updated 8/17/2004 10:00:05 AM ET 2004-08-17T14:00:05

About a dozen journalist organizations complained Monday that a proposed Homeland Security Department policy would impede the public release of information on environmental hazards.

In comments filed with the department, the groups said the agency is ditching some routine environmental oversight in the name of security.

“It must not be assumed that a choice needs to be made between the environment and security,” the Coalition of Journalists for Open Government wrote in response to the agency’s directive.

Their complaint involves the 1970 National Environmental Policy Act, which requires lengthy environmental studies and public comments to detail the effects a proposed project would have on the environment and ways to minimize that impact.

Homeland Security said it will still conduct its environmental assessments in accordance with federal standards as defined by the 1970 act. But the department added it would not release such assessments to the public if key material is deemed classified or protected.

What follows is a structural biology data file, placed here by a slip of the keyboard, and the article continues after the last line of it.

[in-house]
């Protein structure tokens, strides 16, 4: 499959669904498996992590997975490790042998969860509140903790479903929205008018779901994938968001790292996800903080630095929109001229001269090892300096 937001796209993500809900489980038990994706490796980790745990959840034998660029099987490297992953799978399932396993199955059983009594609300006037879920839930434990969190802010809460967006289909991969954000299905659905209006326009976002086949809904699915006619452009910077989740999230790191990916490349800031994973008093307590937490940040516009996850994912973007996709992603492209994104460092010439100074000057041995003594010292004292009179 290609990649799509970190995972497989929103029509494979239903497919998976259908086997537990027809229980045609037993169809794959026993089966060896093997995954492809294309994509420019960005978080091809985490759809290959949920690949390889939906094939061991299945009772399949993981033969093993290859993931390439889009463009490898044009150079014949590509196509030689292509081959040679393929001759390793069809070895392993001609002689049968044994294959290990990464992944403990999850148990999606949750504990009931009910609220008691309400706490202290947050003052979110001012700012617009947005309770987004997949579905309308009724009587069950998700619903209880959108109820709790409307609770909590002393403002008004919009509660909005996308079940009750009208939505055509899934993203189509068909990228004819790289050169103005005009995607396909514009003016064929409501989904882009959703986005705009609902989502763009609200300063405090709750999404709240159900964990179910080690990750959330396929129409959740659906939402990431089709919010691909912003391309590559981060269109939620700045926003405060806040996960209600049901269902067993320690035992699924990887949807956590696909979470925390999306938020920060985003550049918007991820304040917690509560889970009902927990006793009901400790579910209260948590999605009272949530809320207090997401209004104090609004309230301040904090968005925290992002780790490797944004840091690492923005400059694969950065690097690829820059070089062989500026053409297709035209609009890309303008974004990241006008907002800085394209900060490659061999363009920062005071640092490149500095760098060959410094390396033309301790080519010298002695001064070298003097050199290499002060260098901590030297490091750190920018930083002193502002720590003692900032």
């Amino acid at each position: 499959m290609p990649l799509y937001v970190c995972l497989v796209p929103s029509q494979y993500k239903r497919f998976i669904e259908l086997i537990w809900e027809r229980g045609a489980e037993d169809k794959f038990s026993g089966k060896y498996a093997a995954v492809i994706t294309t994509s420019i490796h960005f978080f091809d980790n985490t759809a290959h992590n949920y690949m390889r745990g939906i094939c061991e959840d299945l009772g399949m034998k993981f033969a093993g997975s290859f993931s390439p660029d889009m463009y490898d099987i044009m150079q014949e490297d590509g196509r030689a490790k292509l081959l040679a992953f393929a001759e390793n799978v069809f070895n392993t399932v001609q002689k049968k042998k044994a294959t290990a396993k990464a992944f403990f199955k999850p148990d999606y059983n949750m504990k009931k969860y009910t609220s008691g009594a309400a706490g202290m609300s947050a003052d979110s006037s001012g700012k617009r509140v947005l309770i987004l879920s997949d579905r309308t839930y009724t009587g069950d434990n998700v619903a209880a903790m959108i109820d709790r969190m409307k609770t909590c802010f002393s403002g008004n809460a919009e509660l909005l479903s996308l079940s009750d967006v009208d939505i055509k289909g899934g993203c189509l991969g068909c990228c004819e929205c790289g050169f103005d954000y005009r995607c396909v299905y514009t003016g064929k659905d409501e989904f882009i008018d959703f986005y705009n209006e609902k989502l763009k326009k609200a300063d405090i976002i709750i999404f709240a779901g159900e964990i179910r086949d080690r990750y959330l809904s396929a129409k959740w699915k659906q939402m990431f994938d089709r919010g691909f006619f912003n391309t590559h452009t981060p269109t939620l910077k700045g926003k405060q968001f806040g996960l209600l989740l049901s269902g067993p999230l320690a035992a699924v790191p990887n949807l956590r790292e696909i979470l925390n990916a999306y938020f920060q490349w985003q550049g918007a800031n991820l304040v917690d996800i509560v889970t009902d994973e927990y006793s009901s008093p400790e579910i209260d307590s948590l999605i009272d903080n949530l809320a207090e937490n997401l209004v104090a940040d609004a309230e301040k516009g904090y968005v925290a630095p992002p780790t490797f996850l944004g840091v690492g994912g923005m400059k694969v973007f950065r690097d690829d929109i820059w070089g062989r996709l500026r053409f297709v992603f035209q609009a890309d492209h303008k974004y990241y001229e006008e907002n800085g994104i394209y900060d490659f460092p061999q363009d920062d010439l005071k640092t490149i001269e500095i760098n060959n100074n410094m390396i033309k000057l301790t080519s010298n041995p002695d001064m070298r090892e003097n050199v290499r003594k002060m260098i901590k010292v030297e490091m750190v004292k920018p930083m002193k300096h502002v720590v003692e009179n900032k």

“In such cases, other appropriate security and environmental officials will ensure that the consideration of environmental effects will be consistent with the letter and intent of NEPA,” the department wrote in its notice in June.

But the coalition said the range of information Homeland Security could withhold is too broad, and the new policy could give the agency “a blank-check authority to declare information secret.”

Homeland Security did not return calls seeking comment Monday.

The Bush administration, which has blamed the environmental act for bureaucratic gridlock, has been seeking to update it.

The public comment period on the department’s directive ended Monday, and the agency must now present its final proposal.

Among the coalition’s recommendations to the department is independent oversight for any nondisclosure decisions and narrower limits on classifying environmental information.

The signatories to the coalition’s comments include the Society of Environmental Journalists, the Associated Press Managing Editors, the American Society of Newspaper Editors and the National Press Club.

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